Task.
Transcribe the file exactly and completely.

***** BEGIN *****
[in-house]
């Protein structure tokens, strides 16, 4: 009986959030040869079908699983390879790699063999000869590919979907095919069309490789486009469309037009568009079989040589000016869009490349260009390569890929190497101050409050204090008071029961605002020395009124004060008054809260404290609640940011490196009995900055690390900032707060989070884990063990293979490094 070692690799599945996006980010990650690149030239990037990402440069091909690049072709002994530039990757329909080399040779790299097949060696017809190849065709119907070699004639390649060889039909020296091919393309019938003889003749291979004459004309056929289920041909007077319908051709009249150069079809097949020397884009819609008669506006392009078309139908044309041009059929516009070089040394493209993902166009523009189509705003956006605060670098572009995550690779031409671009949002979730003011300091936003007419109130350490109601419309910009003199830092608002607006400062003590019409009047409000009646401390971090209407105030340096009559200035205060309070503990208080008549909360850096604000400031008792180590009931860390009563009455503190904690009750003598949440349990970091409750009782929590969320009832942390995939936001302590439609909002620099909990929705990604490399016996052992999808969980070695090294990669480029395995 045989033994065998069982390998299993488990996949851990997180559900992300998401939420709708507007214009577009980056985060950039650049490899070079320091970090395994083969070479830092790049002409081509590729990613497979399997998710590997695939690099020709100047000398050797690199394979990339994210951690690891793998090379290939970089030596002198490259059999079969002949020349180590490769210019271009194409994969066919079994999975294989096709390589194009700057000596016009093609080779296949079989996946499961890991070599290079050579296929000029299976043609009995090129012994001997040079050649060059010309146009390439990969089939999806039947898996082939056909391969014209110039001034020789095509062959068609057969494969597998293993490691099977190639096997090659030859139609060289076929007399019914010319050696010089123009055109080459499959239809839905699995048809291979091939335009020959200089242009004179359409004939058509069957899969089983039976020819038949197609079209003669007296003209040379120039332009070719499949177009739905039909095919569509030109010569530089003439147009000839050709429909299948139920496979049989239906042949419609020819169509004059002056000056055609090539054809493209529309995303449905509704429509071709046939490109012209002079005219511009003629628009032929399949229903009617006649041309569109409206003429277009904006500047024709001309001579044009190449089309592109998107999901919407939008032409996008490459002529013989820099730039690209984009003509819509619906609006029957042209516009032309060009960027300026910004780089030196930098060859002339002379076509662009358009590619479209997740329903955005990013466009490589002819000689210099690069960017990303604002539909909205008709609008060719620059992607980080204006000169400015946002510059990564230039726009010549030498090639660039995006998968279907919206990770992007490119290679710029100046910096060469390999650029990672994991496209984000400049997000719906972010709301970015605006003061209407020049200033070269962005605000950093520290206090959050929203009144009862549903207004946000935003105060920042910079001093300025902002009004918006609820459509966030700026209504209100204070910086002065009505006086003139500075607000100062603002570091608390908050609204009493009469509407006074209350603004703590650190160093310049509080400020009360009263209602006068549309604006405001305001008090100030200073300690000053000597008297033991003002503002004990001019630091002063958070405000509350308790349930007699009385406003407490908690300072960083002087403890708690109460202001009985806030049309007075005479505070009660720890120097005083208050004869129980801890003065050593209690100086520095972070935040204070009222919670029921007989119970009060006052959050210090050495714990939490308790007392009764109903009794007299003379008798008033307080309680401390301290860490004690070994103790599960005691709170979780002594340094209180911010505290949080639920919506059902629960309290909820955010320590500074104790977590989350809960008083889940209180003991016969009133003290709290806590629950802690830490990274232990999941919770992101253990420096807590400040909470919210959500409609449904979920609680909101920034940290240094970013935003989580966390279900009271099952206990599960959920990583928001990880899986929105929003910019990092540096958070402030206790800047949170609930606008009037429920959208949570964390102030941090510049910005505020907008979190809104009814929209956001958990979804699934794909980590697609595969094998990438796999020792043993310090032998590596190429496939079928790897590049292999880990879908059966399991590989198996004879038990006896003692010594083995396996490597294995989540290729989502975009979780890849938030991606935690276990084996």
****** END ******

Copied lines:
[in-house]
């Protein structure tokens, strides 16, 4: 009986959030040869079908699983390879790699063999000869590919979907095919069309490789486009469309037009568009079989040589000016869009490349260009390569890929190497101050409050204090008071029961605002020395009124004060008054809260404290609640940011490196009995900055690390900032707060989070884990063990293979490094 070692690799599945996006980010990650690149030239990037990402440069091909690049072709002994530039990757329909080399040779790299097949060696017809190849065709119907070699004639390649060889039909020296091919393309019938003889003749291979004459004309056929289920041909007077319908051709009249150069079809097949020397884009819609008669506006392009078309139908044309041009059929516009070089040394493209993902166009523009189509705003956006605060670098572009995550690779031409671009949002979730003011300091936003007419109130350490109601419309910009003199830092608002607006400062003590019409009047409000009646401390971090209407105030340096009559200035205060309070503990208080008549909360850096604000400031008792180590009931860390009563009455503190904690009750003598949440349990970091409750009782929590969320009832942390995939936001302590439609909002620099909990929705990604490399016996052992999808969980070695090294990669480029395995 045989033994065998069982390998299993488990996949851990997180559900992300998401939420709708507007214009577009980056985060950039650049490899070079320091970090395994083969070479830092790049002409081509590729990613497979399997998710590997695939690099020709100047000398050797690199394979990339994210951690690891793998090379290939970089030596002198490259059999079969002949020349180590490769210019271009194409994969066919079994999975294989096709390589194009700057000596016009093609080779296949079989996946499961890991070599290079050579296929000029299976043609009995090129012994001997040079050649060059010309146009390439990969089939999806039947898996082939056909391969014209110039001034020789095509062959068609057969494969597998293993490691099977190639096997090659030859139609060289076929007399019914010319050696010089123009055109080459499959239809839905699995048809291979091939335009020959200089242009004179359409004939058509069957899969089983039976020819038949197609079209003669007296003209040379120039332009070719499949177009739905039909095919569509030109010569530089003439147009000839050709429909299948139920496979049989239906042949419609020819169509004059002056000056055609090539054809493209529309995303449905509704429509071709046939490109012209002079005219511009003629628009032929399949229903009617006649041309569109409206003429277009904006500047024709001309001579044009190449089309592109998107999901919407939008032409996008490459002529013989820099730039690209984009003509819509619906609006029957042209516009032309060009960027300026910004780089030196930098060859002339002379076509662009358009590619479209997740329903955005990013466009490589002819000689210099690069960017990303604002539909909205008709609008060719620059992607980080204006000169400015946002510059990564230039726009010549030498090639660039995006998968279907919206990770992007490119290679710029100046910096060469390999650029990672994991496209984000400049997000719906972010709301970015605006003061209407020049200033070269962005605000950093520290206090959050929203009144009862549903207004946000935003105060920042910079001093300025902002009004918006609820459509966030700026209504209100204070910086002065009505006086003139500075607000100062603002570091608390908050609204009493009469509407006074209350603004703590650190160093310049509080400020009360009263209602006068549309604006405001305001008090100030200073300690000053000597008297033991003002503002004990001019630091002063958070405000509350308790349930007699009385406003407490908690300072960083002087403890708690109460202001009985806030049309007075005479505070009660720890120097005083208050004869129980801890003065050593209690100086520095972070935040204070009222919670029921007989119970009060006052959050210090050495714990939490308790007392009764109903009794007299003379008798008033307080309680401390301290860490004690070994103790599960005691709170979780002594340094209180911010505290949080639920919506059902629960309290909820955010320590500074104790977590989350809960008083889940209180003991016969009133003290709290806590629950802690830490990274232990999941919770992101253990420096807590400040909470919210959500409609449904979920609680909101920034940290240094970013935003989580966390279900009271099952206990599960959920990583928001990880899986929105929003910019990092540096958070402030206790800047949170609930606008009037429920959208949570964390102030941090510049910005505020907008979190809104009814929209956001958990979804699934794909980590697609595969094998990438796999020792043993310090032998590596190429496939079928790897590049292999880990879908059966399991590989198996004879038990006896003692010594083995396996490597294995989540290729989502975009979780890849938030991606935690276990084996």